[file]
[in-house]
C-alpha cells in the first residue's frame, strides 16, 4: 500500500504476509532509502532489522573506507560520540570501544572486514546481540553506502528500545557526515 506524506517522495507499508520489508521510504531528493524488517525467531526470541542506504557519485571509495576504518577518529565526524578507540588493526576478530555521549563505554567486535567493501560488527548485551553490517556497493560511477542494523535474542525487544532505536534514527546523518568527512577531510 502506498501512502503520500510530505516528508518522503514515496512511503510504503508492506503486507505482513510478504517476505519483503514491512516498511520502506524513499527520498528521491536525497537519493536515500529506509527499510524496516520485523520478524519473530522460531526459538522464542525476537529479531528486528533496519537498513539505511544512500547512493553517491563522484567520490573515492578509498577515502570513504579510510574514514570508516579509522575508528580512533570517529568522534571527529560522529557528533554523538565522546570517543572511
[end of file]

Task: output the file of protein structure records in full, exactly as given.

[in-house]
C-alpha cells in the first residue's frame, strides 16, 4: 500500500504476509532509502532489522573506507560520540570501544572486514546481540553506502528500545557526515 506524506517522495507499508520489508521510504531528493524488517525467531526470541542506504557519485571509495576504518577518529565526524578507540588493526576478530555521549563505554567486535567493501560488527548485551553490517556497493560511477542494523535474542525487544532505536534514527546523518568527512577531510 502506498501512502503520500510530505516528508518522503514515496512511503510504503508492506503486507505482513510478504517476505519483503514491512516498511520502506524513499527520498528521491536525497537519493536515500529506509527499510524496516520485523520478524519473530522460531526459538522464542525476537529479531528486528533496519537498513539505511544512500547512493553517491563522484567520490573515492578509498577515502570513504579510510574514514570508516579509522575508528580512533570517529568522534571527529560522529557528533554523538565522546570517543572511